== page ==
The Protection Server is the key to AFS's refinement of the normal UNIX methods for protecting files and directories from unauthorized use. The refinements include the following:
Defining associations between Kerberos principals and AFS identities. Normally, this is a simple mapping between principal names in the Kerberos realm associated with an AFS cell to AFS identities in that cell, but the Protection Server also manages mappings for users using cross-realm authentication from a different Kerberos realm.
Defining seven access permissions rather than the standard UNIX file system's three. In conjunction with the UNIX mode bits associated with each file and directory element, AFS associates an access control list (ACL) with each directory. The ACL specifies which users have which of the seven specific permissions for the directory and all the files it contains. For a definition of AFS's seven access permissions and how users can set them on access control lists, see Managing Access Control Lists.
Enabling users to grant permissions to numerous individual users--a different combination to each individual if desired. UNIX protection distinguishes only between three user or groups: the owner of the file, members of a single specified group, and everyone who can access the local file system.
Enabling users to define their own groups of users, recorded in the Protection Database maintained by the Protection Server. The groups then appear on directories' access control lists as though they were individuals, which enables the granting of permissions to many users simultaneously.
Enabling system administrators to create groups containing client machine IP addresses to permit access when it originates from the specified client machines. These types of groups are useful when it is necessary to adhere to machine-based licensing restrictions or where it is difficult for some reason to obtain Kerberos credentials for processes running on those systems that need access to AFS.
The Protection Server's main duty is to help the File Server determine if a user is authorized to access a file in the requested manner. The Protection Server creates a list of all the groups to which the user belongs. The File Server then compares this list to the ACL associated with the file's parent directory. A user thus acquires access both as an individual and as a member of any groups.
The Protection Server also maps Kerberos principals to AFS user ID numbers (AFS UIDs). These UIDs are functionally equivalent to UNIX UIDs, but operate in the domain of AFS rather than in the UNIX file system on a machine's local disk. This conversion service is essential because the tickets that the Kerberos KDC gives to authenticated users are stamped with principal names (to comply with Kerberos standards). The AFS server processes identify users by AFS UID, not by username. Before they can understand whom the token represents, they need the Protection Server to translate the username into an AFS UID. For further discussion of the authentication process, see A More Detailed Look at Mutual Authentication.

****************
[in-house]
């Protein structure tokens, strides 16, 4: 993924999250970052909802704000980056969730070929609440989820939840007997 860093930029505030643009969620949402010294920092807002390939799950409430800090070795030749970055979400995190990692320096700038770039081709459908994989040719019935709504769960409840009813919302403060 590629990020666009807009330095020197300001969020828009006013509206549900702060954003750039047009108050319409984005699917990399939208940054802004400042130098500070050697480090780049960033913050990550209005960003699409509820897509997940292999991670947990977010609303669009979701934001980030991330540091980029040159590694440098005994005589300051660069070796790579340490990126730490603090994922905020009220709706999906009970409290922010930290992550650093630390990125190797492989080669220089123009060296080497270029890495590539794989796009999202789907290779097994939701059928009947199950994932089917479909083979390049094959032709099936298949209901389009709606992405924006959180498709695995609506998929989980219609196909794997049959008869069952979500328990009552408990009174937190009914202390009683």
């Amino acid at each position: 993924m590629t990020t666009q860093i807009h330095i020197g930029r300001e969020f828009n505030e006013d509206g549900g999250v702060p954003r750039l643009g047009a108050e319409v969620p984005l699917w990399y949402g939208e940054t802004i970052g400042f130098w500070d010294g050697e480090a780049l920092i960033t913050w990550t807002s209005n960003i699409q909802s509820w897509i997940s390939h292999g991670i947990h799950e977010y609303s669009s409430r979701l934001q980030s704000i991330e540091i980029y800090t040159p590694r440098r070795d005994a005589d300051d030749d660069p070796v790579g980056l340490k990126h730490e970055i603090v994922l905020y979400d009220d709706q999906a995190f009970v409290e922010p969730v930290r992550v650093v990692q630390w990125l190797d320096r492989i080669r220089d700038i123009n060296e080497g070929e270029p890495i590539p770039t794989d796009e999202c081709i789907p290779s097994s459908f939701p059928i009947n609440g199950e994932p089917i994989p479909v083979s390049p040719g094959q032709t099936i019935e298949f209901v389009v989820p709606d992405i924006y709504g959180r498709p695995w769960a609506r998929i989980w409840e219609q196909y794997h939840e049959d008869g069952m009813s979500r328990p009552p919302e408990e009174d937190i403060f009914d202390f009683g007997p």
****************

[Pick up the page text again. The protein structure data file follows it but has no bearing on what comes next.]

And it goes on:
The Volume Server provides the interface through which you create, delete, move, and replicate volumes, as well as prepare them for archiving to disk, tape, or other media (backing up). Volumes explained the advantages gained by storing files in volumes. Creating and deleting volumes are necessary when adding and removing users from the system; volume moves are done for load balancing; and replication enables volume placement on multiple file server machines (for more on replication, see Replication).
The VL Server maintains a complete list of volume locations in the Volume Location Database (VLDB). When the Cache Manager (see The Cache Manager) begins to fill a file request from an application program, it first contacts the VL Server in order to learn which file server machine currently houses the volume containing the file. The Cache Manager then requests the file from the File Server process running on that file server machine.
The VLDB and VL Server make it possible for AFS to take advantage of the increased system availability gained by using multiple file server machines, because the Cache Manager knows where to find a particular file. Indeed, in a certain sense the VL Server is the keystone of the entire file system--when the information in the VLDB is inaccessible, the Cache Manager cannot retrieve files, even if the File Server processes are working properly. A list of the information stored in the VLDB about each volume is provided in Volume Information in the VLDB.
The Salvager differs from other AFS Servers in that it runs only at selected times. The BOS Server invokes the Salvager when the File Server, Volume Server, or both fail. The Salvager attempts to repair disk corruption that can result from a failure.
As a system administrator, you can also invoke the Salvager as necessary, even if the File Server or Volume Server has not failed. See Salvaging Volumes.
The Update Server is an optional process that helps guarantee that all file server machines are running the same version of a server process. System performance can be inconsistent if some machines are running one version of the File Server (for example) and other machines were running another version.
To ensure that all machines run the same version of a process, install new software on a single file server machine of each system type, called the binary distribution machine for that type. The binary distribution machine runs the server portion of the Update Server, whereas all the other machines of that type run the client portion of the Update Server. The client portions check frequently with the server portion to see if they are running the right version of every process; if not, the client portion retrieves the right version from the binary distribution machine and installs it locally. The system administrator does not need to remember to install new software individually on all the file server machines: the Update Server does it automatically. For more on binary distribution machines, see Binary Distribution Machines.